The Most Common Regrets of People Over 50

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Regrets? The over-50s have had a few, but who hasn’t? Frank Sinatra may have crooned about having too few to mention, yet as we age, the opposite seems truer. Instead of fading away, regrets begin to accumulate, especially as we realize there’s less time to carpe that diem. 

Turning 50 opens the door to a room filled with “what-ifs” and “if-onlys.” We looked around and found the top eight regrets that often haunt those crossing the mid-century mark, according to many studies and therapists.

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1. Marrying the Wrong Person

Come wedding day, everyone vows to stay together through thick and thin, hoping to end up like one of those adorable elderly couples who hold hands while strolling through the park. Sadly, in some cases, love fades away sooner than later, with a fifth of people over 50 saying their biggest regret is marrying the wrong person. It’s not a surprise that the rate of divorce after age 50 is higher than ever, according to a survey by the American Psychological Association.

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2. Not Achieving Enough

Taking youth for granted is all too common, with many adopting the mindset, “I’ll cross that bridge when I come to it.” However, life’s distractions often lead us to achieve less than half of our goals. This, research suggests, becomes a significant regret by the age of 50. A 2018 study found that 72% of adults over 50 regret not living up to their ideal self-image, highlighting the disconnect between aspirations and reality.

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3. Not Saving Enough for Retirement

When we’re young and in the throes of our careers, retirement seems like a far-off concern that we’ll deal with when the time comes. But as that time draws nearer, many find themselves regretting their lack of preparation. According to a YouGov poll for Bankrate, a staggering 56% of workers admit they’re not on track with their retirement savings, with 37% feeling they’re significantly behind.

 

To add to the concern, Americans now believe they need about $1.8 million to retire comfortably, marking a $100,000 increase from the previous year’s estimate, according to a survey by Charles Schwab.

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4. Not Traveling Enough

People often leave traveling for their retirement days. However, in many cases, traveling in your golden years becomes harder due to the expense. Many people over the age of 50 regret not traveling enough: A survey reveals that a whopping 91% of people over 50 wish they had seen more of the world. Even the most traveled people still wish they could go on one more trip.

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5. Not Taking More Risks

Lewis Carroll famously said, “In the end, we only regret the chances we didn’t take, relationships we were afraid to have, and the decisions we waited too long to make.” For many over 50, these words hit close to home. Whether it’s a job opportunity or a love interest that slipped through the cracks, the sting of missed opportunities and shying away from risks can lead to lingering regrets. It’s all too easy to find ourselves stuck in dead-end jobs or toxic relationships, wondering “what if?”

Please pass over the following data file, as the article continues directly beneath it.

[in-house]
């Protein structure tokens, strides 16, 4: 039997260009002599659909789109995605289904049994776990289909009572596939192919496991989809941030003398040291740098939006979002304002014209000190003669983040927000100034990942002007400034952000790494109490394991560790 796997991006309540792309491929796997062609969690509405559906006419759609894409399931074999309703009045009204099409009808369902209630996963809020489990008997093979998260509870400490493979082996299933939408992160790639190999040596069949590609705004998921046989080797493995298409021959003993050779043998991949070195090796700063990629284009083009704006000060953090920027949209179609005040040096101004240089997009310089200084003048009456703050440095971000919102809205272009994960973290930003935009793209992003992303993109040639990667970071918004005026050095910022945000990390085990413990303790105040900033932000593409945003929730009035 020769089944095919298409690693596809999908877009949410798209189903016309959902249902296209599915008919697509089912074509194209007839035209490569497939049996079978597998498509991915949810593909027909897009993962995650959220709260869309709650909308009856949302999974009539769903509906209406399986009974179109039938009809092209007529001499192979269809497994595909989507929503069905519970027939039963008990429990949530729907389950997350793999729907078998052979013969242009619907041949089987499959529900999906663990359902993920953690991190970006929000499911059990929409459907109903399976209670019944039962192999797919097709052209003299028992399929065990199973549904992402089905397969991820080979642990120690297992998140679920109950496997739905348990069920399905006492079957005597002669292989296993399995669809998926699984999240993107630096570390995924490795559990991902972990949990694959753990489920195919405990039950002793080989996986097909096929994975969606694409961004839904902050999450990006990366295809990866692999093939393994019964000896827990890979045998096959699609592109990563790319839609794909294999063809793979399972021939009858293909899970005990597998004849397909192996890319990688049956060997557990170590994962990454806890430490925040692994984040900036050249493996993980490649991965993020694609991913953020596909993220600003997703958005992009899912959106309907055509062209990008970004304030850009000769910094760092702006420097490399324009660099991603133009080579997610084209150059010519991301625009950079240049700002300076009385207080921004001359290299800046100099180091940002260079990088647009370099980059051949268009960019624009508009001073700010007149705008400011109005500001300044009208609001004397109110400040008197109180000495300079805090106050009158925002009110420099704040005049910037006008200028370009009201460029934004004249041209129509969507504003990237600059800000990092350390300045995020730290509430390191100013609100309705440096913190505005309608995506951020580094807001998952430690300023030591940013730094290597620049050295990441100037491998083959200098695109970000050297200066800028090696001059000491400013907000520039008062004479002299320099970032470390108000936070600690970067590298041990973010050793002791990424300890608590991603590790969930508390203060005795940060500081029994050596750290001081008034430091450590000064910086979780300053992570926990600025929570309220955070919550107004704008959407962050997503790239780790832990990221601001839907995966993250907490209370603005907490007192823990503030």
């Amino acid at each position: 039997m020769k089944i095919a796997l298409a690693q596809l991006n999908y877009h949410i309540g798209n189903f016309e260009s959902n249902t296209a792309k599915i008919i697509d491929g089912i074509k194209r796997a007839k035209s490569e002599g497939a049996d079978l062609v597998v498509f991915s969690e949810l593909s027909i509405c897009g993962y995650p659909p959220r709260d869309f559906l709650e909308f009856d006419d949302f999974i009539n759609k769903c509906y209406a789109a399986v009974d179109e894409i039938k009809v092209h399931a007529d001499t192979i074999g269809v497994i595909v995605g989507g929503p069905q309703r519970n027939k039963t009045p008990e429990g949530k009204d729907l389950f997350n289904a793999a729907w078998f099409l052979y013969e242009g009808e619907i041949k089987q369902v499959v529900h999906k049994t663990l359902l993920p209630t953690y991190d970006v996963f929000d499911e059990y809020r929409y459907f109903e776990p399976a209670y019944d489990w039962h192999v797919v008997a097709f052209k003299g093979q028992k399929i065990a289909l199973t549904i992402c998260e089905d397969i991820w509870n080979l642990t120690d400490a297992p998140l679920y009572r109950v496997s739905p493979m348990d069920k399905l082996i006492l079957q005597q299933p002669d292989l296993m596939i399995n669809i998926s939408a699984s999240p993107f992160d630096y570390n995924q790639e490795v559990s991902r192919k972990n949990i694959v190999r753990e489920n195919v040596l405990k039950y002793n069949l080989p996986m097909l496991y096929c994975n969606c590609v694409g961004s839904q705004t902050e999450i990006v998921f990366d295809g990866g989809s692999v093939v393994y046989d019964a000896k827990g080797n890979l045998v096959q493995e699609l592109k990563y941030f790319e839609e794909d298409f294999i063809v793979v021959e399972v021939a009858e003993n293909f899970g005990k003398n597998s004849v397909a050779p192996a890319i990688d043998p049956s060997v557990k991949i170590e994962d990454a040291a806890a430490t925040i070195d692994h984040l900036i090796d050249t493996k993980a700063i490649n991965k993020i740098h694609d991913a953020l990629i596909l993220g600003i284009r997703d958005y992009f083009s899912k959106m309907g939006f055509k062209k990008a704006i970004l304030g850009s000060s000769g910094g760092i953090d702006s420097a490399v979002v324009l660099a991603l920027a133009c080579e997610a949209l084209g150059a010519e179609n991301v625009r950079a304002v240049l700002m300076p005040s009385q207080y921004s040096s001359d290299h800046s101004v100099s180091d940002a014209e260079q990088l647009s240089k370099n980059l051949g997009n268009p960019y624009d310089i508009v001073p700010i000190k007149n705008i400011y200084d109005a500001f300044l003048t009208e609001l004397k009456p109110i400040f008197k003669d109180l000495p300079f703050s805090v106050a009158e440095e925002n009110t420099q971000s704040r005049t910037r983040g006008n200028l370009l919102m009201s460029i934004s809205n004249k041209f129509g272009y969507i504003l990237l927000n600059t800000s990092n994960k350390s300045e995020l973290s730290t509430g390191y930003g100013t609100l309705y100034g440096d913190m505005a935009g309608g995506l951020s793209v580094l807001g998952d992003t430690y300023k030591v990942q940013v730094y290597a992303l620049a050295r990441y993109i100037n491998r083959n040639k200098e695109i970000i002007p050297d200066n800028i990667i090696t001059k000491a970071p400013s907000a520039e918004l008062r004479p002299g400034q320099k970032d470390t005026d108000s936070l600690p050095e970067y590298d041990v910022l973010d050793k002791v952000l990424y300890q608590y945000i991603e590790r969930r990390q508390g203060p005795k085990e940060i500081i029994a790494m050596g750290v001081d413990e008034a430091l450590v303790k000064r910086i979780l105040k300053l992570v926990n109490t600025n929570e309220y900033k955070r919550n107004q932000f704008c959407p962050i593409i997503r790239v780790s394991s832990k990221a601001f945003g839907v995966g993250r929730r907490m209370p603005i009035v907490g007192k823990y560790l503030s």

“Many look back with regret for not taking more risks, whether it was exploring new avenues or leaving a comfortable job for something that posed a greater challenge,” Ian Jackson, LPC-MHSP, LMHC, NCC, Clinical Director at Recovery Unplugged, told Newsful. “Taking risks early on can lead to opportunities that might otherwise have been missed. Mastering the art of calculated risk-taking is a vital skill that too many people come to appreciate only after the fact.”

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6. Not Prioritizing Time With Aging Parents

Caught up in the whirlwind of careers, raising children, and personal pursuits, it’s all too easy to forget that our parents are also growing older, their need for companionship and support increasing with each passing year. And once they’re gone, it’s too late. Reflecting on missed opportunities to create lasting memories or provide comfort in their twilight years, 50-year-olds frequently express a wish to have spent more quality time with their parents.

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7. Losing Contact With Friends

Jobs, family obligations, or just not bothering to call back are the most common culprits of letting some good friendships slip away. Life just gets too busy, right?  And then, one day, you find yourself lonely and thinking about all the friends you haven’t seen in ages. 

“It takes time for many people to realize how vital our friends are to our wellbeing,” Colorado-based psychologist and life transitions expert Elisa Robyn, PhD, told Best Life. “When we face a life crisis or want to celebrate something wonderful, it is our friends who gather around us. Our long-term friends who know us well and share our history matter more as we age,” she added.

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8. Not Paying More Attention to Wellness

When we’re younger, we think we’re invincible – eating whatever we want, skipping workouts because there’s “always tomorrow,” or pushing our bodies to the limit without proper rest. But then you reach an age where those choices start to catch up with you.

“Many people will say to themselves, ‘I enjoy smoking’ or ‘I don’t like to exercise’ or ‘I just like to eat — who cares if I die a little sooner?’”Karl Pillemer, a gerontologist at Cornell University, told TODAY. “The problem is in this day and age is you’re not going to die sooner, you’re going to be stuck with 10 or 20 years of chronic disease as modern medicine keeps you alive.”

This article was produced and syndicated by MediaFeed.

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